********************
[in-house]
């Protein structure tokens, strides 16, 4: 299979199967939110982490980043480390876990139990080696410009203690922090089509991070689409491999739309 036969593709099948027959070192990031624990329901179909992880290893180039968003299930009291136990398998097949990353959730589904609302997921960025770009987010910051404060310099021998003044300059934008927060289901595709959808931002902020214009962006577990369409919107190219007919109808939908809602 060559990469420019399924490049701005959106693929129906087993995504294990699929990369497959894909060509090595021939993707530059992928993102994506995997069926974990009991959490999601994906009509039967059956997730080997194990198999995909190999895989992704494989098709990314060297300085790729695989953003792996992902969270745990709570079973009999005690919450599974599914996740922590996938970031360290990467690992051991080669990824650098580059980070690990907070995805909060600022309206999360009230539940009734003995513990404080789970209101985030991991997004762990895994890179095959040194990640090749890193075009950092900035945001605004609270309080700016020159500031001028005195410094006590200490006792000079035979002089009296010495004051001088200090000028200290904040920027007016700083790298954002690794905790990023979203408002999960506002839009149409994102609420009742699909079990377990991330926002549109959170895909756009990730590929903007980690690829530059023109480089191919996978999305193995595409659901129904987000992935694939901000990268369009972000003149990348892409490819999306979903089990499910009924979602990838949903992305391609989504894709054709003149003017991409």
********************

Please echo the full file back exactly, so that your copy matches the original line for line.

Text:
[in-house]
């Protein structure tokens, strides 16, 4: 299979199967939110982490980043480390876990139990080696410009203690922090089509991070689409491999739309 036969593709099948027959070192990031624990329901179909992880290893180039968003299930009291136990398998097949990353959730589904609302997921960025770009987010910051404060310099021998003044300059934008927060289901595709959808931002902020214009962006577990369409919107190219007919109808939908809602 060559990469420019399924490049701005959106693929129906087993995504294990699929990369497959894909060509090595021939993707530059992928993102994506995997069926974990009991959490999601994906009509039967059956997730080997194990198999995909190999895989992704494989098709990314060297300085790729695989953003792996992902969270745990709570079973009999005690919450599974599914996740922590996938970031360290990467690992051991080669990824650098580059980070690990907070995805909060600022309206999360009230539940009734003995513990404080789970209101985030991991997004762990895994890179095959040194990640090749890193075009950092900035945001605004609270309080700016020159500031001028005195410094006590200490006792000079035979002089009296010495004051001088200090000028200290904040920027007016700083790298954002690794905790990023979203408002999960506002839009149409994102609420009742699909079990377990991330926002549109959170895909756009990730590929903007980690690829530059023109480089191919996978999305193995595409659901129904987000992935694939901000990268369009972000003149990348892409490819999306979903089990499910009924979602990838949903992305391609989504894709054709003149003017991409």